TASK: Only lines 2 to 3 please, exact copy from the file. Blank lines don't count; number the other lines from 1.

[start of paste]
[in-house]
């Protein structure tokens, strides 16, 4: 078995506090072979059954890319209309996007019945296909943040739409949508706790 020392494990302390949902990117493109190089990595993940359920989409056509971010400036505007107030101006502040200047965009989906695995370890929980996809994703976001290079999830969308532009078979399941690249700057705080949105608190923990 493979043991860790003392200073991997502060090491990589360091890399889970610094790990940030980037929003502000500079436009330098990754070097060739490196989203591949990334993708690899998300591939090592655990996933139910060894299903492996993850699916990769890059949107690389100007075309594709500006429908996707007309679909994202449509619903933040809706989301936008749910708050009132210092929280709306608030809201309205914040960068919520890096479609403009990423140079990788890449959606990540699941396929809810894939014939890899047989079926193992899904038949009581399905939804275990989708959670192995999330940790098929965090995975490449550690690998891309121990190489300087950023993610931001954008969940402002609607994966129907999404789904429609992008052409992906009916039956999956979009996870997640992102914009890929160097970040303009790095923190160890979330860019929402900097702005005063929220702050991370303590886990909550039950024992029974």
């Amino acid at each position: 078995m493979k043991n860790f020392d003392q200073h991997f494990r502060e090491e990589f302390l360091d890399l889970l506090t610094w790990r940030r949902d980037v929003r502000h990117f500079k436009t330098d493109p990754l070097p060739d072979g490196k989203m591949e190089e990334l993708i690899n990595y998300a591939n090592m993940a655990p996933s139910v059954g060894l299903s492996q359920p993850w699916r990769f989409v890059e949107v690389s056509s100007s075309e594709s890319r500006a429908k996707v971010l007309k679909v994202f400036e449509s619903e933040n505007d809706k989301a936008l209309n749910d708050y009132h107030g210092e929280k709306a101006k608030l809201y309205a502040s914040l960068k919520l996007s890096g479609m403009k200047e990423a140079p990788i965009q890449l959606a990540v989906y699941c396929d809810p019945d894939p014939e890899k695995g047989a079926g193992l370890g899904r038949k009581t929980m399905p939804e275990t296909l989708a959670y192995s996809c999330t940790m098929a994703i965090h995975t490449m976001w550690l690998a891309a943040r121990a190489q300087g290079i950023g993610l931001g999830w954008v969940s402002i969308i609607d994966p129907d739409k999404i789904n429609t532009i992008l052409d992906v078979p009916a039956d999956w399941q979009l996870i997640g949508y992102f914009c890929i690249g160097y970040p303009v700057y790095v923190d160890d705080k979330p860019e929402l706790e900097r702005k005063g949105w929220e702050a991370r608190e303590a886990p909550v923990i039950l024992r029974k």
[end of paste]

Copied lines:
């Protein structure tokens, strides 16, 4: 078995506090072979059954890319209309996007019945296909943040739409949508706790 020392494990302390949902990117493109190089990595993940359920989409056509971010400036505007107030101006502040200047965009989906695995370890929980996809994703976001290079999830969308532009078979399941690249700057705080949105608190923990 493979043991860790003392200073991997502060090491990589360091890399889970610094790990940030980037929003502000500079436009330098990754070097060739490196989203591949990334993708690899998300591939090592655990996933139910060894299903492996993850699916990769890059949107690389100007075309594709500006429908996707007309679909994202449509619903933040809706989301936008749910708050009132210092929280709306608030809201309205914040960068919520890096479609403009990423140079990788890449959606990540699941396929809810894939014939890899047989079926193992899904038949009581399905939804275990989708959670192995999330940790098929965090995975490449550690690998891309121990190489300087950023993610931001954008969940402002609607994966129907999404789904429609992008052409992906009916039956999956979009996870997640992102914009890929160097970040303009790095923190160890979330860019929402900097702005005063929220702050991370303590886990909550039950024992029974």
């Amino acid at each position: 078995m493979k043991n860790f020392d003392q200073h991997f494990r502060e090491e990589f302390l360091d890399l889970l506090t610094w790990r940030r949902d980037v929003r502000h990117f500079k436009t330098d493109p990754l070097p060739d072979g490196k989203m591949e190089e990334l993708i690899n990595y998300a591939n090592m993940a655990p996933s139910v059954g060894l299903s492996q359920p993850w699916r990769f989409v890059e949107v690389s056509s100007s075309e594709s890319r500006a429908k996707v971010l007309k679909v994202f400036e449509s619903e933040n505007d809706k989301a936008l209309n749910d708050y009132h107030g210092e929280k709306a101006k608030l809201y309205a502040s914040l960068k919520l996007s890096g479609m403009k200047e990423a140079p990788i965009q890449l959606a990540v989906y699941c396929d809810p019945d894939p014939e890899k695995g047989a079926g193992l370890g899904r038949k009581t929980m399905p939804e275990t296909l989708a959670y192995s996809c999330t940790m098929a994703i965090h995975t490449m976001w550690l690998a891309a943040r121990a190489q300087g290079i950023g993610l931001g999830w954008v969940s402002i969308i609607d994966p129907d739409k999404i789904n429609t532009i992008l052409d992906v078979p009916a039956d999956w399941q979009l996870i997640g949508y992102f914009c890929i690249g160097y970040p303009v700057y790095v923190d160890d705080k979330p860019e929402l706790e900097r702005k005063g949105w929220e702050a991370r608190e303590a886990p909550v923990i039950l024992r029974k």